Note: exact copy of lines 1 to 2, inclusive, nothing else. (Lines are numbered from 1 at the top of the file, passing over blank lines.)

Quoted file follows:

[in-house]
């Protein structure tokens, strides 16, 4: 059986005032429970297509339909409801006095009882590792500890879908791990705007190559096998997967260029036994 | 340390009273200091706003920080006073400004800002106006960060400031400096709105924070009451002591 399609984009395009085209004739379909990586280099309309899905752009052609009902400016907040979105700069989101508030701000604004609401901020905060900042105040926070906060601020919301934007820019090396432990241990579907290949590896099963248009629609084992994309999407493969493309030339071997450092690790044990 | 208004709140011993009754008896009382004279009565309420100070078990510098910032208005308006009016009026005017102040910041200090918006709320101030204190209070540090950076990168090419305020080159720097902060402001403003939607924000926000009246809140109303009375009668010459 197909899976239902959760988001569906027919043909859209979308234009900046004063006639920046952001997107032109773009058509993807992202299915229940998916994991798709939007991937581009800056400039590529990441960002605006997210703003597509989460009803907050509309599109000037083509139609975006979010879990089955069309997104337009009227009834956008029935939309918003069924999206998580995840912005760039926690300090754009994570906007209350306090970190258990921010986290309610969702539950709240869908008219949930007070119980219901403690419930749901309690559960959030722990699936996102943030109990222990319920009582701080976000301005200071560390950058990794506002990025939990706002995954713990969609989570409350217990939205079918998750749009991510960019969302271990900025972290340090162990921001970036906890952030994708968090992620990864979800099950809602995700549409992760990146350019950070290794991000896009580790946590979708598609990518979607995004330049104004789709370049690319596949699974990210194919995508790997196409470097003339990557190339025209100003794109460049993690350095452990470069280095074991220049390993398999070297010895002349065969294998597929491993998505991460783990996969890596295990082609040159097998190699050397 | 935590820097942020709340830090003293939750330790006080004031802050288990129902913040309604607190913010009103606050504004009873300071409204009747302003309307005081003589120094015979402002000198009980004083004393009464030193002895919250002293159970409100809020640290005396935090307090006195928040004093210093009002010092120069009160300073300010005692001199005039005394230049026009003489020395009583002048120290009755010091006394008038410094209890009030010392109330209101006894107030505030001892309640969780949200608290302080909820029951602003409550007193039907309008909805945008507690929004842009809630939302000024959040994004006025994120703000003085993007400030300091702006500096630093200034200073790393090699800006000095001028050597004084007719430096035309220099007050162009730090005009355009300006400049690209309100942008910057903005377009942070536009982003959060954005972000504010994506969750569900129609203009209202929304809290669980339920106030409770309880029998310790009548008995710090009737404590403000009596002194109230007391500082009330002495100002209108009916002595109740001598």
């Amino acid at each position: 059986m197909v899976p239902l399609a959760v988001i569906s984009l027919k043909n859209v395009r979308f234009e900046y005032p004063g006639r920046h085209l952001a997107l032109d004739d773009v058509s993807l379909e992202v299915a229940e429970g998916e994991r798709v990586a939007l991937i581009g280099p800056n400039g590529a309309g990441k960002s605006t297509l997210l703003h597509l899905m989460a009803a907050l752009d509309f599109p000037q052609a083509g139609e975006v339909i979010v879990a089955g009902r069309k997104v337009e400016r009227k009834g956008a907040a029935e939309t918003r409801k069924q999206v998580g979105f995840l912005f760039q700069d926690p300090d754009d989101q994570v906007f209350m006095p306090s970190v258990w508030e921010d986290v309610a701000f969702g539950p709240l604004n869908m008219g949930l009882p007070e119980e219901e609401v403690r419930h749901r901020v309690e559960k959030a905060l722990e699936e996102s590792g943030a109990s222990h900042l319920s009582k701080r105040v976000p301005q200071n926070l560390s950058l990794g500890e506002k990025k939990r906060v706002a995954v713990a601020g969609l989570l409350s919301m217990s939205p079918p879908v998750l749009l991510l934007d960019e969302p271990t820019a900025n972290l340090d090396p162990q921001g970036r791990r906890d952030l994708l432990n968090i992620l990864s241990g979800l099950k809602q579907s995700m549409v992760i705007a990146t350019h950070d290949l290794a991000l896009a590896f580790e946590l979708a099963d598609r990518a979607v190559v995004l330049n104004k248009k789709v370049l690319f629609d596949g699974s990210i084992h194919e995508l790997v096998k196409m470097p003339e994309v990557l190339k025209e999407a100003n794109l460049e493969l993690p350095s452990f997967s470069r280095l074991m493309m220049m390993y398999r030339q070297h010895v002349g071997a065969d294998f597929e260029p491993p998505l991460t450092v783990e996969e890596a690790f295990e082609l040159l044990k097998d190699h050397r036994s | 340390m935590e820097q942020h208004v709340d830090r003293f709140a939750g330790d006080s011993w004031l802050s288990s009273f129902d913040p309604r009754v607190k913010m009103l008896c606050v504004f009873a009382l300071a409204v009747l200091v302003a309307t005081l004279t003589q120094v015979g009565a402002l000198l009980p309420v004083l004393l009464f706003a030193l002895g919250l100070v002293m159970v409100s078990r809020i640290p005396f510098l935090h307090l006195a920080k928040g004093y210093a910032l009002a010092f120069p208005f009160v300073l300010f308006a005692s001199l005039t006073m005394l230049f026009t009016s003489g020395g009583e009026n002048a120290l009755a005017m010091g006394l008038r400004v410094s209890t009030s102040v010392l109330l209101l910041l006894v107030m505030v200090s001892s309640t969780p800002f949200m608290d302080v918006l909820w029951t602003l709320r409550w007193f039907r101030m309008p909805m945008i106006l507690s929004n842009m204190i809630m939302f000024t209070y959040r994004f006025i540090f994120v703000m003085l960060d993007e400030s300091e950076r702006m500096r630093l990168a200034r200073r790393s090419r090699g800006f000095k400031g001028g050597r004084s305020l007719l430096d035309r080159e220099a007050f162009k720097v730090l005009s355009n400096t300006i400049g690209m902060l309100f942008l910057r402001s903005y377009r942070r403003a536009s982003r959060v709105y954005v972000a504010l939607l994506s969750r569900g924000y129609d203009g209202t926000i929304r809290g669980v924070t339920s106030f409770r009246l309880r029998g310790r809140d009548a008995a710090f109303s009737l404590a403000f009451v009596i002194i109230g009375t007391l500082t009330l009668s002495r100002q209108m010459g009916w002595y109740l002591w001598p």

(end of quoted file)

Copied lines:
[in-house]
């Protein structure tokens, strides 16, 4: 059986005032429970297509339909409801006095009882590792500890879908791990705007190559096998997967260029036994 | 340390009273200091706003920080006073400004800002106006960060400031400096709105924070009451002591 399609984009395009085209004739379909990586280099309309899905752009052609009902400016907040979105700069989101508030701000604004609401901020905060900042105040926070906060601020919301934007820019090396432990241990579907290949590896099963248009629609084992994309999407493969493309030339071997450092690790044990 | 208004709140011993009754008896009382004279009565309420100070078990510098910032208005308006009016009026005017102040910041200090918006709320101030204190209070540090950076990168090419305020080159720097902060402001403003939607924000926000009246809140109303009375009668010459 197909899976239902959760988001569906027919043909859209979308234009900046004063006639920046952001997107032109773009058509993807992202299915229940998916994991798709939007991937581009800056400039590529990441960002605006997210703003597509989460009803907050509309599109000037083509139609975006979010879990089955069309997104337009009227009834956008029935939309918003069924999206998580995840912005760039926690300090754009994570906007209350306090970190258990921010986290309610969702539950709240869908008219949930007070119980219901403690419930749901309690559960959030722990699936996102943030109990222990319920009582701080976000301005200071560390950058990794506002990025939990706002995954713990969609989570409350217990939205079918998750749009991510960019969302271990900025972290340090162990921001970036906890952030994708968090992620990864979800099950809602995700549409992760990146350019950070290794991000896009580790946590979708598609990518979607995004330049104004789709370049690319596949699974990210194919995508790997196409470097003339990557190339025209100003794109460049993690350095452990470069280095074991220049390993398999070297010895002349065969294998597929491993998505991460783990996969890596295990082609040159097998190699050397 | 935590820097942020709340830090003293939750330790006080004031802050288990129902913040309604607190913010009103606050504004009873300071409204009747302003309307005081003589120094015979402002000198009980004083004393009464030193002895919250002293159970409100809020640290005396935090307090006195928040004093210093009002010092120069009160300073300010005692001199005039005394230049026009003489020395009583002048120290009755010091006394008038410094209890009030010392109330209101006894107030505030001892309640969780949200608290302080909820029951602003409550007193039907309008909805945008507690929004842009809630939302000024959040994004006025994120703000003085993007400030300091702006500096630093200034200073790393090699800006000095001028050597004084007719430096035309220099007050162009730090005009355009300006400049690209309100942008910057903005377009942070536009982003959060954005972000504010994506969750569900129609203009209202929304809290669980339920106030409770309880029998310790009548008995710090009737404590403000009596002194109230007391500082009330002495100002209108009916002595109740001598």